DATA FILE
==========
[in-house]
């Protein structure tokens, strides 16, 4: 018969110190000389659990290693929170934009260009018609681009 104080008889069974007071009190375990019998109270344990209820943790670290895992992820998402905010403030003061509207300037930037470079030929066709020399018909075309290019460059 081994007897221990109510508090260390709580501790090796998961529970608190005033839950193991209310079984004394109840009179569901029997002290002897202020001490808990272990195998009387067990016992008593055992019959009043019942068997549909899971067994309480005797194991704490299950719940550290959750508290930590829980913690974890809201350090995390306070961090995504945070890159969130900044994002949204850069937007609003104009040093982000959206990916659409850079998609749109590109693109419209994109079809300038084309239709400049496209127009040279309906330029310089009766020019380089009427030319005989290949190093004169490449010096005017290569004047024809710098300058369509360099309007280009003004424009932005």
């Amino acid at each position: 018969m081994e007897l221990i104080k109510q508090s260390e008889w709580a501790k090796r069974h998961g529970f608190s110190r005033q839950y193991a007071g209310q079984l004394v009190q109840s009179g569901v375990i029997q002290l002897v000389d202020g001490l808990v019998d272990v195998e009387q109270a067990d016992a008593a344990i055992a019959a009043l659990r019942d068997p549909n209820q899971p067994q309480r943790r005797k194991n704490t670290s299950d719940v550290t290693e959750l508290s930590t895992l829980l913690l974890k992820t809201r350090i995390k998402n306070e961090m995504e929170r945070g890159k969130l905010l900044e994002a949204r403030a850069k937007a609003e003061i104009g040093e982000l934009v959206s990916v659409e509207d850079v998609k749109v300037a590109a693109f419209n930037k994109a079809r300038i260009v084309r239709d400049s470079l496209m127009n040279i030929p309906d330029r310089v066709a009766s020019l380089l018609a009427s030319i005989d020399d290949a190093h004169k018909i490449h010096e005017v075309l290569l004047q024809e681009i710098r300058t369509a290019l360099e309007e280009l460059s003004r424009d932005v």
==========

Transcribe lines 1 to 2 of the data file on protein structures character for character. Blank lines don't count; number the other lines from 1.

[in-house]
């Protein structure tokens, strides 16, 4: 018969110190000389659990290693929170934009260009018609681009 104080008889069974007071009190375990019998109270344990209820943790670290895992992820998402905010403030003061509207300037930037470079030929066709020399018909075309290019460059 081994007897221990109510508090260390709580501790090796998961529970608190005033839950193991209310079984004394109840009179569901029997002290002897202020001490808990272990195998009387067990016992008593055992019959009043019942068997549909899971067994309480005797194991704490299950719940550290959750508290930590829980913690974890809201350090995390306070961090995504945070890159969130900044994002949204850069937007609003104009040093982000959206990916659409850079998609749109590109693109419209994109079809300038084309239709400049496209127009040279309906330029310089009766020019380089009427030319005989290949190093004169490449010096005017290569004047024809710098300058369509360099309007280009003004424009932005």